After months of internal dialogue regarding the integration of Showtime’s rebranding into Paramount+ With Showtime, Paramount Media Networks has announced layoffs that will impact 25% of its workforce according to Variety. President Chris McCarthy said that MTV News and other units mainly comprised of operations will be shutting down. The pairing of mass streaming success and leading the industry in subscriber growth won’t sustain the company through economic uncertainty. “However, despite this success in streaming, we continue to feel pressure from broader economic headwinds like many of our peers. To address this, our senior leaders in coordination with HR have been working together over the past few months to determine the optimal organization for the current and future needs of our business,” McCarthy wrote in his memo to employees.

LinkedIn, May 8, 2023 announcement. Layoff of 716 people, 4% of workforce.

The social media network geared toward connecting business professionals with employment opportunities announced a 4% workforce reduction, which accounts for 716 employees according to Reuters. As demand for jobs wavers, LinkedIn moved to combat the economic uncertainty by also closing its China-focused job application, though it will retain a presence in China to help companies hire and train employees outside the country. With Microsoft as its parent company, LinkedIn follows its lead as many technology companies are laying off employees due to a weakening global economic outlook. Revenue is generated through ad sales and subscriptions to recruiting and sales professionals who use the network to find prospects.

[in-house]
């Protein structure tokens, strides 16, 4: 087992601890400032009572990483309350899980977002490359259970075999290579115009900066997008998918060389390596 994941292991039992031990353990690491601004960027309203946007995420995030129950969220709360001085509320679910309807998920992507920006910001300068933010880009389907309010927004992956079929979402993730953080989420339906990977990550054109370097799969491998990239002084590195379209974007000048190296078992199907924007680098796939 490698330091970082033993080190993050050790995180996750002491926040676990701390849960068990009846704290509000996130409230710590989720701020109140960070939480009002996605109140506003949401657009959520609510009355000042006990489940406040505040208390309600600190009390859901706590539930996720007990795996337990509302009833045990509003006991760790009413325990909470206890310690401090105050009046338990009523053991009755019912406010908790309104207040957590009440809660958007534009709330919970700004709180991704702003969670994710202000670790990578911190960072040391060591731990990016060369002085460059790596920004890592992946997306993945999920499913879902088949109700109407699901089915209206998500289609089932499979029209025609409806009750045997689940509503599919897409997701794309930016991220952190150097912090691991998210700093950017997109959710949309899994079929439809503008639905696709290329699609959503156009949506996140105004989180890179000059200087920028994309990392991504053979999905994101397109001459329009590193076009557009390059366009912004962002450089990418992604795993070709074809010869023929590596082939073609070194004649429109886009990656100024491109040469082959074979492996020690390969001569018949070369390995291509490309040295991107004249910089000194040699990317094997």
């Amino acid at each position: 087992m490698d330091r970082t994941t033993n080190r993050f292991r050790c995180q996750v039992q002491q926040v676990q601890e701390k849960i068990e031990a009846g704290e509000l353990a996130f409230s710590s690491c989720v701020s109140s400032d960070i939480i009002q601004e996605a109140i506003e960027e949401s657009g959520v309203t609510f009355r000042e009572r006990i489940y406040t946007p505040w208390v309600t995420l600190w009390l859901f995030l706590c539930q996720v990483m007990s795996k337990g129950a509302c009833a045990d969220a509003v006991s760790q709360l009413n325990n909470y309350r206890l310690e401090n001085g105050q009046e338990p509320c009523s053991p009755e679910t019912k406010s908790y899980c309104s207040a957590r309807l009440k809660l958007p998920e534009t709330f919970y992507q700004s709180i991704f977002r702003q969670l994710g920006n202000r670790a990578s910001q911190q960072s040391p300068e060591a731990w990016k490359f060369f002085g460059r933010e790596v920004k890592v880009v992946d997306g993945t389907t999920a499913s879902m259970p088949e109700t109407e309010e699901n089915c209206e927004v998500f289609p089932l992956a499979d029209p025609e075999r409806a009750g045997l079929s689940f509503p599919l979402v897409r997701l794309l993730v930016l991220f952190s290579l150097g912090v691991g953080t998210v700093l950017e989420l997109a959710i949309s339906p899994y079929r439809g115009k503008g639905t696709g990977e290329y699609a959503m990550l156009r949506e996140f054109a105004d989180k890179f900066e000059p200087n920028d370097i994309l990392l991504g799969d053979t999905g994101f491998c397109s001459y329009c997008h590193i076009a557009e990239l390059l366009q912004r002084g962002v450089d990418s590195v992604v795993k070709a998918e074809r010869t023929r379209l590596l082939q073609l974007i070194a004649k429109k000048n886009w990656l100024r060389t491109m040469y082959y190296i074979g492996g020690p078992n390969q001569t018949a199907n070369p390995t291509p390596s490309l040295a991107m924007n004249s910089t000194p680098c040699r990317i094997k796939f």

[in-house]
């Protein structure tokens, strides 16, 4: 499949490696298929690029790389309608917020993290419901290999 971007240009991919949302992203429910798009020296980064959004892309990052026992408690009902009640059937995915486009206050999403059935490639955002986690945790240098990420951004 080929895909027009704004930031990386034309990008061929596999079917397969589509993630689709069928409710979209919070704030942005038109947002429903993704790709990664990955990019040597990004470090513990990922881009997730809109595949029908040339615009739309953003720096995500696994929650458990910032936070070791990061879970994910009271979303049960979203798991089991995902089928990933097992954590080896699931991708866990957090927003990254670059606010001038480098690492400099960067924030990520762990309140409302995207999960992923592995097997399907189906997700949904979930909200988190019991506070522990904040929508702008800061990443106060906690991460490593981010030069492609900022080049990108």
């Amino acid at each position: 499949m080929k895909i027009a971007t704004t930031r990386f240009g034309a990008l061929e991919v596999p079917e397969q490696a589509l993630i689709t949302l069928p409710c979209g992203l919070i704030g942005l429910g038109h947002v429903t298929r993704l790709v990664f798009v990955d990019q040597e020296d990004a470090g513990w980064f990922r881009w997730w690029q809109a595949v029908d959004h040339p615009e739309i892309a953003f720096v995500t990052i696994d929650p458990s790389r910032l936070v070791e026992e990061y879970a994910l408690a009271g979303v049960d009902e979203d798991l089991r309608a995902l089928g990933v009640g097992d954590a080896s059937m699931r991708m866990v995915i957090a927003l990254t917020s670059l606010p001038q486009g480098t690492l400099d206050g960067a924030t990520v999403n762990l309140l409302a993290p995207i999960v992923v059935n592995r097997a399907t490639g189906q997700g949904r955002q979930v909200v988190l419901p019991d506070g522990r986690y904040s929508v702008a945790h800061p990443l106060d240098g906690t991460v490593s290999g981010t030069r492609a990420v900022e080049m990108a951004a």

The restructure will affect roles in its sales, operations, and support teams in hopes to streamline the company’s operations. This will allow LinkedIn to remove layers that will help make quicker decisions. With the market and customer demand fluctuating more, and to serve emerging and growth markets more effectively, we are expanding the use of vendors, CEO Ryan Roslansky wrote in his memo to employees. These vendors will act as external partners who will take on new and existing work. However, Roslansky also said in the letter that the changes would result in creating 250 new jobs.

Intel, May 8, 2023 announcement. Layoff total TBA.